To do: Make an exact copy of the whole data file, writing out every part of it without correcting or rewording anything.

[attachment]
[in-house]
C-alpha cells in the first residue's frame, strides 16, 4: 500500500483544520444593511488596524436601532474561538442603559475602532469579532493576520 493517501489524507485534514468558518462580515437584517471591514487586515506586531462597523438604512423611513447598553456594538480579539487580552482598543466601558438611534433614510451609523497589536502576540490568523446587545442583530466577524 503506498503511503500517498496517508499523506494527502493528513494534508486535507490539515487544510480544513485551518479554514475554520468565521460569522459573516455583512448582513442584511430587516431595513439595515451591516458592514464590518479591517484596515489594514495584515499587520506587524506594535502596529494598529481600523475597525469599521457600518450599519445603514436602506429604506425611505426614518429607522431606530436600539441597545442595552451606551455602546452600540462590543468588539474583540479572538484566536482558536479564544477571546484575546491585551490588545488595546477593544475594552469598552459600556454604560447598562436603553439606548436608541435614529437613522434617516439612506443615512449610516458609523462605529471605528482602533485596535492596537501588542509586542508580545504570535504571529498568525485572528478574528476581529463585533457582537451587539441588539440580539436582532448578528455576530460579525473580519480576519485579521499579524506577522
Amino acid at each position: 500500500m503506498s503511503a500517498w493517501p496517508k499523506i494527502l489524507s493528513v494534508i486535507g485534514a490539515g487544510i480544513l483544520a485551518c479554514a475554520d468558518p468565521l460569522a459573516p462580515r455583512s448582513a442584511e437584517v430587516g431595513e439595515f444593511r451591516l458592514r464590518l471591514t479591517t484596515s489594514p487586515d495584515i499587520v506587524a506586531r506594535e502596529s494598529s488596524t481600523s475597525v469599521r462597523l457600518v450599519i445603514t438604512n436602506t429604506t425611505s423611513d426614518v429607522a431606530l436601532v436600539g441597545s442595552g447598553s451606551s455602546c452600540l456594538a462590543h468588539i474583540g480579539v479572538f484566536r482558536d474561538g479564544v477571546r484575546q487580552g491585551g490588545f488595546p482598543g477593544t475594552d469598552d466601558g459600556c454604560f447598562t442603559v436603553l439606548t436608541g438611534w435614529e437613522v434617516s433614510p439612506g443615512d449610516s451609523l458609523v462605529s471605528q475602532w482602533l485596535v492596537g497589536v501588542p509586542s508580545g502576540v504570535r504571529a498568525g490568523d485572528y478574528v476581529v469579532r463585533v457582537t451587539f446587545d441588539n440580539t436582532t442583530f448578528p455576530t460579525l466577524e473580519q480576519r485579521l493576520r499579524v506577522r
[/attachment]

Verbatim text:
[in-house]
C-alpha cells in the first residue's frame, strides 16, 4: 500500500483544520444593511488596524436601532474561538442603559475602532469579532493576520 493517501489524507485534514468558518462580515437584517471591514487586515506586531462597523438604512423611513447598553456594538480579539487580552482598543466601558438611534433614510451609523497589536502576540490568523446587545442583530466577524 503506498503511503500517498496517508499523506494527502493528513494534508486535507490539515487544510480544513485551518479554514475554520468565521460569522459573516455583512448582513442584511430587516431595513439595515451591516458592514464590518479591517484596515489594514495584515499587520506587524506594535502596529494598529481600523475597525469599521457600518450599519445603514436602506429604506425611505426614518429607522431606530436600539441597545442595552451606551455602546452600540462590543468588539474583540479572538484566536482558536479564544477571546484575546491585551490588545488595546477593544475594552469598552459600556454604560447598562436603553439606548436608541435614529437613522434617516439612506443615512449610516458609523462605529471605528482602533485596535492596537501588542509586542508580545504570535504571529498568525485572528478574528476581529463585533457582537451587539441588539440580539436582532448578528455576530460579525473580519480576519485579521499579524506577522
Amino acid at each position: 500500500m503506498s503511503a500517498w493517501p496517508k499523506i494527502l489524507s493528513v494534508i486535507g485534514a490539515g487544510i480544513l483544520a485551518c479554514a475554520d468558518p468565521l460569522a459573516p462580515r455583512s448582513a442584511e437584517v430587516g431595513e439595515f444593511r451591516l458592514r464590518l471591514t479591517t484596515s489594514p487586515d495584515i499587520v506587524a506586531r506594535e502596529s494598529s488596524t481600523s475597525v469599521r462597523l457600518v450599519i445603514t438604512n436602506t429604506t425611505s423611513d426614518v429607522a431606530l436601532v436600539g441597545s442595552g447598553s451606551s455602546c452600540l456594538a462590543h468588539i474583540g480579539v479572538f484566536r482558536d474561538g479564544v477571546r484575546q487580552g491585551g490588545f488595546p482598543g477593544t475594552d469598552d466601558g459600556c454604560f447598562t442603559v436603553l439606548t436608541g438611534w435614529e437613522v434617516s433614510p439612506g443615512d449610516s451609523l458609523v462605529s471605528q475602532w482602533l485596535v492596537g497589536v501588542p509586542s508580545g502576540v504570535r504571529a498568525g490568523d485572528y478574528v476581529v469579532r463585533v457582537t451587539f446587545d441588539n440580539t436582532t442583530f448578528p455576530t460579525l466577524e473580519q480576519r485579521l493576520r499579524v506577522r